Stormwater Management Ponds are man-made ponds designed to prevent flooding and act as a reservoir for the rainwater as well as the surface runoff that fills them from the higher elevations surrounding. These ponds generally have a weak current, if any at all and absorb sunlight all day which allows perfect conditions for algae growth and eutrophication of the water body. Nutrients and other debris associated with surface runoff and atmospheric deposition become introduced into the pond and feed these algae. I became curious about these sources so I came up with the official scientific questions of:
1. Does the setting surrounding an SMP influence the input of nutrients by surface runoff?
2. Does atmospheric deposition play a role in nutrient input?
Below, TPSMP, is the Tuscawilla Park Stormwater Management Pond located in Tuscawilla Park in Daytona Beach.
|Difference of water quality seen at each site in HPSMP|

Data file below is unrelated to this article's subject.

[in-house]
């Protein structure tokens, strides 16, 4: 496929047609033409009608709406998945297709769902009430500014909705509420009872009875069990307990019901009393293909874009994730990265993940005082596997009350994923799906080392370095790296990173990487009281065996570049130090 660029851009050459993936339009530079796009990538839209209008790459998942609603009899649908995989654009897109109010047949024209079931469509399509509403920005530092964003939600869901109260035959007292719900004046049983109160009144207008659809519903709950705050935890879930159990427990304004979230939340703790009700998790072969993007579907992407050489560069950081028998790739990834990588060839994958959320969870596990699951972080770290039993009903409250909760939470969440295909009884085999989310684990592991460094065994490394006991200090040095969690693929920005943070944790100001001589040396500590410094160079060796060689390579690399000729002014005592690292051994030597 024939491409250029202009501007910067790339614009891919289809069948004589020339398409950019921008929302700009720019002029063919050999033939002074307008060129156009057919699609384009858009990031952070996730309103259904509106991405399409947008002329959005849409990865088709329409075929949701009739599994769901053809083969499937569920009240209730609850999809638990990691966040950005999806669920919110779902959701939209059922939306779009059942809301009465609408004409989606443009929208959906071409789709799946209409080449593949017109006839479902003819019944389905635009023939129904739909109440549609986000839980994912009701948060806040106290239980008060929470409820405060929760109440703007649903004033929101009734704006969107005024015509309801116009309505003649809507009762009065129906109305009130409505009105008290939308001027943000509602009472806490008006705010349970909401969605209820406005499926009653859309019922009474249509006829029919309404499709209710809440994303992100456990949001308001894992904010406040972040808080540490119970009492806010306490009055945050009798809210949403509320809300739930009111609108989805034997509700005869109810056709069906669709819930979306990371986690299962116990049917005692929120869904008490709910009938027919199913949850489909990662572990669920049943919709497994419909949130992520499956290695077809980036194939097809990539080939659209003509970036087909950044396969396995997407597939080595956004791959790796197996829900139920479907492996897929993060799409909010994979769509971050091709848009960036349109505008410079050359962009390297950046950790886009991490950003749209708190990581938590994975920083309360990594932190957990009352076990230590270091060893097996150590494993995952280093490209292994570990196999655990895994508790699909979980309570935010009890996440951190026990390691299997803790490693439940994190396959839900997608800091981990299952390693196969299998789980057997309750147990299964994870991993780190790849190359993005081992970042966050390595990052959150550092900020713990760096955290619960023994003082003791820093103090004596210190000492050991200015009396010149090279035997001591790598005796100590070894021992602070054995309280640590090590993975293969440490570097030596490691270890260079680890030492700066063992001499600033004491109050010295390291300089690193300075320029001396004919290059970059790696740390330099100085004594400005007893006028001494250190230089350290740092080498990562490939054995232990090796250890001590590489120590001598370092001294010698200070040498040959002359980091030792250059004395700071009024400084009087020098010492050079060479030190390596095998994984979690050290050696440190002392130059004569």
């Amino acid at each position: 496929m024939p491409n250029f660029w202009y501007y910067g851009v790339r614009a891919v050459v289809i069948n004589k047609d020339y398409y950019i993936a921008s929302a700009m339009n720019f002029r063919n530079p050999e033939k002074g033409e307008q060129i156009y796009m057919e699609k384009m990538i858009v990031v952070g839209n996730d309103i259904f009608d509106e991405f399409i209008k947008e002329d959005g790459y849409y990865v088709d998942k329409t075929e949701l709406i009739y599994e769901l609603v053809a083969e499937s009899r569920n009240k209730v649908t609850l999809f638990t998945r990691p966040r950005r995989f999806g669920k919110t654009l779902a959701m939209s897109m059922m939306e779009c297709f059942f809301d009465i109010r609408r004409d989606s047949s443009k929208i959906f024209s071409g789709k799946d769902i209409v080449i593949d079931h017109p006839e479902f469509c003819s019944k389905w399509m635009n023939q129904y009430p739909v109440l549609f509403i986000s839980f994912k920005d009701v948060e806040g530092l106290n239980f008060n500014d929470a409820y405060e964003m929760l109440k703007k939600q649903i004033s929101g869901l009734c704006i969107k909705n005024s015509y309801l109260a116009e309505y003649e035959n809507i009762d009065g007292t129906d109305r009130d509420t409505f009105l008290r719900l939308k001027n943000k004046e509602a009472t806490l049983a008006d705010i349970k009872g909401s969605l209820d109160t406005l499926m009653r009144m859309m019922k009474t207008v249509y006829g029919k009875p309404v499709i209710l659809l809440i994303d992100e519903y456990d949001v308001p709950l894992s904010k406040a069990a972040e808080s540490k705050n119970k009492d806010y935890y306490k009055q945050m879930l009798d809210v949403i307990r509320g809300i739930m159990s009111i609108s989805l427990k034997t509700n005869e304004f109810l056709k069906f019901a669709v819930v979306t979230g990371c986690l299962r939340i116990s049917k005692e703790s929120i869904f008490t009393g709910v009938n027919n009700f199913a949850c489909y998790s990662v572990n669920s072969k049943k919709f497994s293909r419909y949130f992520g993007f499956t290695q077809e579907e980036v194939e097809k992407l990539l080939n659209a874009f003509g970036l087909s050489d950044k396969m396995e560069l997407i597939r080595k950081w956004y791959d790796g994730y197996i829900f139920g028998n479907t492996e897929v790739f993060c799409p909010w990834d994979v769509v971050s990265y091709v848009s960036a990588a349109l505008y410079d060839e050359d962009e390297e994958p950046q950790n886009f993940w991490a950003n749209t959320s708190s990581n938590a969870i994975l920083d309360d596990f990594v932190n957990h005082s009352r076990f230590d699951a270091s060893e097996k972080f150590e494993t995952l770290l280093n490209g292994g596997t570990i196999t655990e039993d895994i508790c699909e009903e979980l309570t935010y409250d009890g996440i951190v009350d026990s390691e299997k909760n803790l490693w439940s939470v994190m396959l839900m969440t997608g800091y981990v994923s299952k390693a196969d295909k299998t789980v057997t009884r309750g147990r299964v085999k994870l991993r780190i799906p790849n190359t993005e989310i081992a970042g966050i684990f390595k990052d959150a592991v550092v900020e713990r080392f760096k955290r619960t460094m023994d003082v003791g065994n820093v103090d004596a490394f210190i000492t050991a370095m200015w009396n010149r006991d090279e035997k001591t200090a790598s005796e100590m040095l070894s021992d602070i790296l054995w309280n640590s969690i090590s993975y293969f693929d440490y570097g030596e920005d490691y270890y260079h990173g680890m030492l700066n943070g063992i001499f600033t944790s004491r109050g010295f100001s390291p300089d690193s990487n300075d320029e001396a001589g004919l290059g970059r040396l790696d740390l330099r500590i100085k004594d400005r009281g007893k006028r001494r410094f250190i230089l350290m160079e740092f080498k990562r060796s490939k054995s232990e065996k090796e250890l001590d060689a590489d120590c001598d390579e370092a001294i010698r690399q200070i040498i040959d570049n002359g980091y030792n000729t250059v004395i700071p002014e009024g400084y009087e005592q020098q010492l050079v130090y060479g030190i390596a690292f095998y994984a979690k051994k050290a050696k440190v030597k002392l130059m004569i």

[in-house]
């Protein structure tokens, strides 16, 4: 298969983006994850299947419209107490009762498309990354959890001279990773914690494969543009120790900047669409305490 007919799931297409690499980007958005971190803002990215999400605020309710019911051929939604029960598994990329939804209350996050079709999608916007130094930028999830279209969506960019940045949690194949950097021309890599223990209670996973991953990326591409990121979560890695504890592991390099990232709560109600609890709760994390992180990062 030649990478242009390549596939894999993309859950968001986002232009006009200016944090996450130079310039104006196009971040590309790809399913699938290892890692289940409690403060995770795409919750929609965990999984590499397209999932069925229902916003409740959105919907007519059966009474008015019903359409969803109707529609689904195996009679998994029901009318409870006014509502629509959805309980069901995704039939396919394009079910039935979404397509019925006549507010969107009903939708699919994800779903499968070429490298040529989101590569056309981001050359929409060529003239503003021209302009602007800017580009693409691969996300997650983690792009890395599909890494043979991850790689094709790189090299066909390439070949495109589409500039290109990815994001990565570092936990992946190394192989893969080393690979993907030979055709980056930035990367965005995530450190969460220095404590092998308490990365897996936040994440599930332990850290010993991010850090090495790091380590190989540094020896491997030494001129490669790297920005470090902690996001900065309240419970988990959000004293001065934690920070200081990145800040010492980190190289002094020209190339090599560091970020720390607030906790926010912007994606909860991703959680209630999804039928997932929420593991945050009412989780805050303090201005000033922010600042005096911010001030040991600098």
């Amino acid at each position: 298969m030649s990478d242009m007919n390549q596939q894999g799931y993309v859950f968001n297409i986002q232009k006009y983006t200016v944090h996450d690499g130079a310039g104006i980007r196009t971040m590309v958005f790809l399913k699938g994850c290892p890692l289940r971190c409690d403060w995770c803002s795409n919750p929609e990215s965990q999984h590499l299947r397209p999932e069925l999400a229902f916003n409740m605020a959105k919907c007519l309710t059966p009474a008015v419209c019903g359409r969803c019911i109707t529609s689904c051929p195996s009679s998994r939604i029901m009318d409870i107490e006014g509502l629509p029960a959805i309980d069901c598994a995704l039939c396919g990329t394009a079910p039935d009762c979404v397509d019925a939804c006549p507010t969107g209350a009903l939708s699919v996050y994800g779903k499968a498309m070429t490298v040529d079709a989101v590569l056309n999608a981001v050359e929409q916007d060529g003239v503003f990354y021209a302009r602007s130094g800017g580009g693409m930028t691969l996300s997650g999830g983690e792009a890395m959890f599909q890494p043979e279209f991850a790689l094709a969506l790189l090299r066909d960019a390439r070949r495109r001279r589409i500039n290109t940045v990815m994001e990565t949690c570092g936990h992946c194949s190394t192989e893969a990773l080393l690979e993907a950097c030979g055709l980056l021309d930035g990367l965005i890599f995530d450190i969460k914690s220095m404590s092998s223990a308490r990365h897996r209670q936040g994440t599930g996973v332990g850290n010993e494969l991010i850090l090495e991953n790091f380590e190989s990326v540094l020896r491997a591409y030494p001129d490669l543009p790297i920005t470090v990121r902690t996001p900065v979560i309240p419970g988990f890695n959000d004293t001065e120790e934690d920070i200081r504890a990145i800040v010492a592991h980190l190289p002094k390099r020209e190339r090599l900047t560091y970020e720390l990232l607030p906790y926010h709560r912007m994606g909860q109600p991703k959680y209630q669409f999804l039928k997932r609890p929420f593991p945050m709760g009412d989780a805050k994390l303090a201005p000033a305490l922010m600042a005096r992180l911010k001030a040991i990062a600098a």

Materials I worked with include:
- Field Journal
- 4 2-Gallon Pail w/Handle
- Hach 2100N Turbidimeter
- Hack DR/890 Colorimeter
- VWR Clinical 20 Centrifuge
- NOAA Surface Weather Maps
- 500mL Bottles for Water Samples
- AquaFluor Handheld Fluorometer
- Wide Mouth Quart-Size Mason Jars
- NOAA Hi-Def Radar App for iPhone
- Fisher Scientific MaximaDry Filter Pump
3. Once the storm had passed, three new samples were collected from the same sites and stored in a cool, dark place for later analysis using the same methods listed earlier.
|Measurements of Total Nitrogen|
|Measurements of Total Phosphates|
|Positive Correlation of Chlorophyll & Turbidity|
Hope y'all enjoyed the ride!